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Nigeria Loses N3.45bn Daily as Shell Shuts Bonga

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Shell profit drops 44 percent
  • Nigeria Loses N3.45bn Daily as Shell Shuts Bonga

Nigeria’s first deepwater development, the Bonga field, has been shut down, causing oil firms and the nation a huge loss of revenue estimated at N3.45bn daily.

Shell Nigeria Exploration and Production Company Limited announced on Monday that the field was shut down on Saturday to enable it to commence turnaround maintenance on the field.

It said, in a statement signed by the Corporate Media Relations Manager, Precious Okolobo, that executing the statutory activities would ensure continuous optimum operations at the deepwater field, which began producing in November 2005.

Production from the field is expected to resume at the conclusion of the exercise next month, according to SNEPCo.

The Managing Director, SNEPCo, Mr. Bayo Ojulari, was quoted as saying, “The exercise will help ensure sustained production and reduced unscheduled production deferments. This is the fourth turnaround maintenance since Bonga began production.”

A major focus is the Bonga Floating, Production, Storage and Offloading vessel, which is at the heart of the Bonga operations. The Bonga FPSO has the capacity to produce 225,000 barrels of oil and 150 million standard cubic feet of gas per day.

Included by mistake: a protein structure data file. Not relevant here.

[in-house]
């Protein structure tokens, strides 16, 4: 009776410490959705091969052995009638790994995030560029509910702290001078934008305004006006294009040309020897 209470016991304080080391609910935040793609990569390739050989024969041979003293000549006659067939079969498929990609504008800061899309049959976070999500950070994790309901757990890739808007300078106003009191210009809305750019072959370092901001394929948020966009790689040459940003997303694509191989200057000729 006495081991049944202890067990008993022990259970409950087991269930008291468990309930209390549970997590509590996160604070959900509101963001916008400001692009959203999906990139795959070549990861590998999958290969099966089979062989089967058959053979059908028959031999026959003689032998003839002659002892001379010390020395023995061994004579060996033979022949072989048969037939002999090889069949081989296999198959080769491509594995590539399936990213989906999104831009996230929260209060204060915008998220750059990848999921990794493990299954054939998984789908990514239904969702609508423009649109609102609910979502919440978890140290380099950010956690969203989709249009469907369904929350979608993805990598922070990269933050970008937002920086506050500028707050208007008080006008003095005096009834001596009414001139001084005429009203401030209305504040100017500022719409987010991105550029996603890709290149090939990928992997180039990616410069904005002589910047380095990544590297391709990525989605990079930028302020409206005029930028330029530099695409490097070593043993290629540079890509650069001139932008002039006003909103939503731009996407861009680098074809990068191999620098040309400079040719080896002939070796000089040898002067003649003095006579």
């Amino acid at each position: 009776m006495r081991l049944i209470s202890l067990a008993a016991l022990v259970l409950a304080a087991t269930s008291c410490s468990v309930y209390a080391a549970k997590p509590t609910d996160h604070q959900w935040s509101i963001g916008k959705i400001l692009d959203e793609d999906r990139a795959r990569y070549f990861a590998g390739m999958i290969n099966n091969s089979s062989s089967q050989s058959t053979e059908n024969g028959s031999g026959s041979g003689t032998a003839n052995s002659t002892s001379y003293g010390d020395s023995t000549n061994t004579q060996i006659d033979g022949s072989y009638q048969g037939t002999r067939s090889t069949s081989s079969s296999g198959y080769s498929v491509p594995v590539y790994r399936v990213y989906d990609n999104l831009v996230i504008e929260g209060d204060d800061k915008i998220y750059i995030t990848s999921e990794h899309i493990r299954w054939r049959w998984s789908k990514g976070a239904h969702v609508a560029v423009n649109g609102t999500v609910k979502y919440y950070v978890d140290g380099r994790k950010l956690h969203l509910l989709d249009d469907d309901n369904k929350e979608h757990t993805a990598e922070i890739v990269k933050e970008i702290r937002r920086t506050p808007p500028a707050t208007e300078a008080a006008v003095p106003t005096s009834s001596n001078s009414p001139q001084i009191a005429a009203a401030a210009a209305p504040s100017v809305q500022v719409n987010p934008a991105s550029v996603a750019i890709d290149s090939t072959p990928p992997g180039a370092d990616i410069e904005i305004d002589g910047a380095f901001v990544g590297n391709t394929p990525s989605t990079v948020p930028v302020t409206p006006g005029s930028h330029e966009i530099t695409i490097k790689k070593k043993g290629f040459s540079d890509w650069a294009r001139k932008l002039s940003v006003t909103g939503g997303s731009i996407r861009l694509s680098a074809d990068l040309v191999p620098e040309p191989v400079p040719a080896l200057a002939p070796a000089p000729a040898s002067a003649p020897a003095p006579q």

Reuters reported that market sources had expected work on the field because there were no exports planned in March, compared with typical exports of roughly 200,000 barrels per day.

Using an oil price of $54.4 per barrel, as seen on the Central Bank of Nigeria’s website, the 200,000 bpd would amount to $10.8m or N3.32bn (at the official exchange rate of N305.25 per dollar).

With the price of natural gas put at $2.83 per 1,000 scf as of March 3, 2017, the 150 million scf capacity translates to a loss of $424,500 or N129.58m.

The shutdown of Bonga field is coming a year after Shell declared force majeure on Forcados export after the terminal was shut. It has yet to be lifted as of the time of filing this report.

The force majeure, a legal clause that allows it to stop shipments without breaching contracts, came a week after the Forcados export line was attacked by militants in the Niger Delta.

According to the Nigerian National Petroleum Corporation, at the Forcados terminal alone, about 300,000 bpd were shut-in since February 2016 following the force majeure declared by Shell Petroleum Development Company.